Rebecca “DawgGone” Davis’ 2018 has found her garnering a lot of attention thanks to her unique blend of hip hop and humor and her four song EP In the Dawg Pound solidifies her status as one of the most personable performers working today. Davis, holder of a MBA and experienced IT professional, brings an unique flavor to the musical style few others can match – her previous singles, working in collaboration with producer and multi-instrumentalist Helmutt Wolf, have gained attention thanks to the humor, but there’s a resolute determination to properly invoke the genre and a wide ranging musical curiosity coming together here to make for a potent brew.
“Forever Music” has an attention grabbing rhythm and the inclusion of brass deepens its musical riches. Davis’ slow, smoky drawl suits her lyrical content well and she definitely plays into the song’s atmosphere without ever straining for effect. The horns are particularly effective as a counterpoint to her voice and Wolf frames her efforts nicely with on point production values. The playful “Butt on Fiya” has a much less straight forward approach initially and relies more on electronic touches to make an impact, but Davis doesn’t disappoint with a near lascivious vocal. She’s obviously enjoying her turn in the spotlight with these songs and makes it a thoroughly enjoyable experience for listeners as well despite the serious undercurrent running through the song. Horns are introduced deeper into the song and add musical spice without ever taking the track off course, but it’s Davis’ strong lyrical content and the obvious relish she takes in her delivery that makes this song stand out from the pack.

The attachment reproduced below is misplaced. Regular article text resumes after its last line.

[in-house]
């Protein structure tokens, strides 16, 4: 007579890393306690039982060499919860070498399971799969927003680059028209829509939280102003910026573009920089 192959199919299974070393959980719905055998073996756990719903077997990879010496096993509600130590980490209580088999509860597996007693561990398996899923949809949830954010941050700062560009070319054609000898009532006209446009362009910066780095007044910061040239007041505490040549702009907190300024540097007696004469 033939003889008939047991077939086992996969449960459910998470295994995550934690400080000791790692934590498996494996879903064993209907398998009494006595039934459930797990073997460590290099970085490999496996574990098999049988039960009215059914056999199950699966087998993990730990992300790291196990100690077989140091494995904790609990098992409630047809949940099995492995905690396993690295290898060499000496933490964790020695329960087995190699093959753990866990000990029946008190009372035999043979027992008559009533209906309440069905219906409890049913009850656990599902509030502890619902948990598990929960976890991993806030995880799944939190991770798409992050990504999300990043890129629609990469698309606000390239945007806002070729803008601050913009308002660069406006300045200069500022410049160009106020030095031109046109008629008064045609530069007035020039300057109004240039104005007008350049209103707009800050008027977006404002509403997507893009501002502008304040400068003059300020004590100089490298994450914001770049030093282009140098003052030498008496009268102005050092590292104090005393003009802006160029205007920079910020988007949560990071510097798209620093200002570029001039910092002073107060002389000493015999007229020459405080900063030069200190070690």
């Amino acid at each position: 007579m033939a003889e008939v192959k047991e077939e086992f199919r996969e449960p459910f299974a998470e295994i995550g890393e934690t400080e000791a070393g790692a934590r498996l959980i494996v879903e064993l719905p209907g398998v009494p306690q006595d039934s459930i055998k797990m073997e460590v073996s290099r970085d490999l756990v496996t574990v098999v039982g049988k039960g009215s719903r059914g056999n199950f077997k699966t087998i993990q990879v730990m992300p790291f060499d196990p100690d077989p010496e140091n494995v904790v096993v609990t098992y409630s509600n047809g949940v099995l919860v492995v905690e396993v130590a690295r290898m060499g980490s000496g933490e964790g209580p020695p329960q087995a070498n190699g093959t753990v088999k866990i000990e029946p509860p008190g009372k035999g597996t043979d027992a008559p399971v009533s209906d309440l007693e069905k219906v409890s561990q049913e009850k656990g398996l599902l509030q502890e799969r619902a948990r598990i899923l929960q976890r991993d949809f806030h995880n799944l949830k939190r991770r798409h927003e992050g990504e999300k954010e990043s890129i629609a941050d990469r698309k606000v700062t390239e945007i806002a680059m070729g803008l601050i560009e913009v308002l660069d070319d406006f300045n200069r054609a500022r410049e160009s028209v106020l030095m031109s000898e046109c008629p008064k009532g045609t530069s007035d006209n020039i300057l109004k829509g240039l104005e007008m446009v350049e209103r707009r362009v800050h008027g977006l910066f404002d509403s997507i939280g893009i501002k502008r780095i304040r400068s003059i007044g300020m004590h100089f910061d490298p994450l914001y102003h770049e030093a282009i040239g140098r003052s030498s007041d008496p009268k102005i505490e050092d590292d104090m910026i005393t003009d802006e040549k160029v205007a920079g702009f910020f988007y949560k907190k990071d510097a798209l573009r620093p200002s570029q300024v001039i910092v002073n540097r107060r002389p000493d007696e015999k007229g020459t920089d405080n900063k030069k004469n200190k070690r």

If Dawg Gone Davis had entrance music, akin to a professional boxer, it’d be “Middle Aged Woman – Hip Hop Style”. Her enjoyable vocal flow harbors much of the song’s appeal, but there’s much of the same playfulness we heard from the earlier songs working their way into this track as well. The rhythms engage you physically while never sounding poorly thought out or standing as a mere vehicle for her vocal. The song’s insistent hook buries itself in listener’s memory and neatly dovetails into the arrangement for a satisfying effect. The final track of the four, “Anthem Pandemonium”, runs just a little over three and a half minutes and has every bit of the same rambunctious fun and clever rhymes defining the other tracks. The music, likewise, has a slow simmer that builds as the song progresses,
Rebecca Davis may be a long ways from the typical hip hop artist, but convincingly embraces the style and demonstrates solid writing talents far beyond the usual fare. Some may call her a gimmick performer, but she’s far from it – there’s an understated artistry in what she produces born from a clear love of music and a well steeped knowledge of what works and what doesn’t. She name checks numerous talents along the way through these four songs, but never sounds like she’s pandering for attention. Instead, Dawg Gone Davis’ In the Dawg Pound resonates like a genuine work of musical art while making you laugh and continuing her same upward trajectory in the indie music world and beyond.